Spitzer's fall was so swift that the press barely got around to scrutinizing the tactics of the Department of Justice, quickly dropping the topic as it became yesterday's news. Prosecutors made it clear to the governor's attorney that Spitzer would be more likely to be indicted for a variety of technical financial offenses if he insisted on remaining in office, using the leverage of discretionary criminal charges to bypass the courts and get a resignation. Only one out of ten clients mentioned in the affidavit received particular attention. Client No. 9's sexual predilections and negotiations were described in humiliatingly prurient detail irrelevant to the underlying charges, his identity was leaked, and additional data about the governor's peccadilloes seeped out of the prosecutors' office over the course of the week. Prosecutors, without filing a single official document implicating Spitzer by name, forced him out of office. (In one of the few news stories to explore why the Department of Justice had engaged in extensive labor-intensive surveillance of Spitzer on multiple business trips, officials told the New York Times that they were actually restrained because they didn't try to record the tryst or collect DNA evidence from the hotel room.) . . .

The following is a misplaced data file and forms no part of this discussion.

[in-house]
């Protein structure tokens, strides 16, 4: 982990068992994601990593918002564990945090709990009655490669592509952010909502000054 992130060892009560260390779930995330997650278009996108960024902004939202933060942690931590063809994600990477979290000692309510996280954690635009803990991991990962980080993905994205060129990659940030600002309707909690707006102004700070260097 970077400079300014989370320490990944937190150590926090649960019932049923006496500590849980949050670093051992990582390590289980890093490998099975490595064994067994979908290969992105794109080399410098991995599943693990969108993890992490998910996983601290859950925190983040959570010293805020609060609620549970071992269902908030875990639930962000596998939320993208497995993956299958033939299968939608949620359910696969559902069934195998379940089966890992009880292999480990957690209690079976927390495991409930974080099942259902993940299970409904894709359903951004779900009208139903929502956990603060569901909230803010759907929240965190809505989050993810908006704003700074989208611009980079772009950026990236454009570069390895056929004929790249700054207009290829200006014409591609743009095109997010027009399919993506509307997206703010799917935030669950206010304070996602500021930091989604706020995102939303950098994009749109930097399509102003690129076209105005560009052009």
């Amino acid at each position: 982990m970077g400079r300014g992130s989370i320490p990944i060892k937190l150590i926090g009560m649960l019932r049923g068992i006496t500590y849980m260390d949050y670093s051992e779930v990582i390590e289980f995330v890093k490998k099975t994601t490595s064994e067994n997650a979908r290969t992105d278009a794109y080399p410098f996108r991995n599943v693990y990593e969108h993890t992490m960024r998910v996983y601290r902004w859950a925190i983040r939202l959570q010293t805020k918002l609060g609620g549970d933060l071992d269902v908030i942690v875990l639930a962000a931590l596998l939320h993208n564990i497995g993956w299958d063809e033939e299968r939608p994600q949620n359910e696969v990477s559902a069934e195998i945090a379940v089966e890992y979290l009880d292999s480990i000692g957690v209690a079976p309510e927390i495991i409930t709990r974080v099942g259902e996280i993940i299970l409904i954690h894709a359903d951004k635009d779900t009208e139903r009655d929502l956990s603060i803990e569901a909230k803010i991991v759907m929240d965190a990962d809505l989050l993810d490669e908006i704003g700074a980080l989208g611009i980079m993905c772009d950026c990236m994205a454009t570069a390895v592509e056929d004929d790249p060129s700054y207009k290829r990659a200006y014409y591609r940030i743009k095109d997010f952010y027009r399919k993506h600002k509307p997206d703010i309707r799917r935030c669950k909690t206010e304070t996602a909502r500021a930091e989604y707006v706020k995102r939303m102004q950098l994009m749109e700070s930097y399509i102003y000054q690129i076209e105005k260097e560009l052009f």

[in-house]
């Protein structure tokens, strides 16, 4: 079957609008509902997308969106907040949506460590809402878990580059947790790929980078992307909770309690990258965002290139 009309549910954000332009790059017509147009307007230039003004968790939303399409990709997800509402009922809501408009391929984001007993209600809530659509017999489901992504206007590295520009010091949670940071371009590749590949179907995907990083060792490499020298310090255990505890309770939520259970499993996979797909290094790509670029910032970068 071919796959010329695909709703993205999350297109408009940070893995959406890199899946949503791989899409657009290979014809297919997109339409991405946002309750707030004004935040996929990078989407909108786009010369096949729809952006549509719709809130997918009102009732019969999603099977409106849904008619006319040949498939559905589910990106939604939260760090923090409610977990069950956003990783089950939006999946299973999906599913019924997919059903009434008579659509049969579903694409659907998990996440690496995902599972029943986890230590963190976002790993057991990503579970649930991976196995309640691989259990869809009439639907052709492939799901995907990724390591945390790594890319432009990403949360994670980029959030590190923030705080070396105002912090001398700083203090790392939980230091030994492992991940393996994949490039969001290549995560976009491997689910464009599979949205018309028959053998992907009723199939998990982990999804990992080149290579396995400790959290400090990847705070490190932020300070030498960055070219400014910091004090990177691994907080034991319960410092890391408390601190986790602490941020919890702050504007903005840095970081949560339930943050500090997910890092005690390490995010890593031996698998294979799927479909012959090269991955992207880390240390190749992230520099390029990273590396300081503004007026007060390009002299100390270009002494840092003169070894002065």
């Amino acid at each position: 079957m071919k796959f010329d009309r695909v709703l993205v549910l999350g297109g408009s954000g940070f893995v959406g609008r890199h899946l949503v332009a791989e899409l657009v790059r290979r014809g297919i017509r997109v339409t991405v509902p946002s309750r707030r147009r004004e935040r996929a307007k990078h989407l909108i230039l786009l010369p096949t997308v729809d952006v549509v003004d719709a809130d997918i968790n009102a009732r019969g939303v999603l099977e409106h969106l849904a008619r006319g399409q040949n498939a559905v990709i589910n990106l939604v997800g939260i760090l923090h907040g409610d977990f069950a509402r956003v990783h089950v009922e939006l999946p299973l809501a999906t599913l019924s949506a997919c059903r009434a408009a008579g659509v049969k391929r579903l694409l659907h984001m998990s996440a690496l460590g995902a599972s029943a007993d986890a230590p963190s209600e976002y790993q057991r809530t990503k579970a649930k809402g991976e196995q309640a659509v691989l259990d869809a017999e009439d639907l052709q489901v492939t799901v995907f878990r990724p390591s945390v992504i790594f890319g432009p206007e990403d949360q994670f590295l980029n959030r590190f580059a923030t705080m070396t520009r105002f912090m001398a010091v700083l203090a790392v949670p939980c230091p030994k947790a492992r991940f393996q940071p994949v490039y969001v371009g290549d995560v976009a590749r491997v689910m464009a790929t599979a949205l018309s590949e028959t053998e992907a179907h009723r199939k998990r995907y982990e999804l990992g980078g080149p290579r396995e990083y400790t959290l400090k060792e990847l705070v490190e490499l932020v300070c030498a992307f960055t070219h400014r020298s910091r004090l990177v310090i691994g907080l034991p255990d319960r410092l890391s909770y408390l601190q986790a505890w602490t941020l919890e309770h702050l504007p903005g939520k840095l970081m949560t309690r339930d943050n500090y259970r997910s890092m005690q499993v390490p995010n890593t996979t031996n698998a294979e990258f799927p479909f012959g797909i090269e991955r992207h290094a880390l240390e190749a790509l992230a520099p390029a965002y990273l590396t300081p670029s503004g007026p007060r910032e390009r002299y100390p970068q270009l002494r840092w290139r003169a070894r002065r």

Ted Frank is a resident fellow at AEI.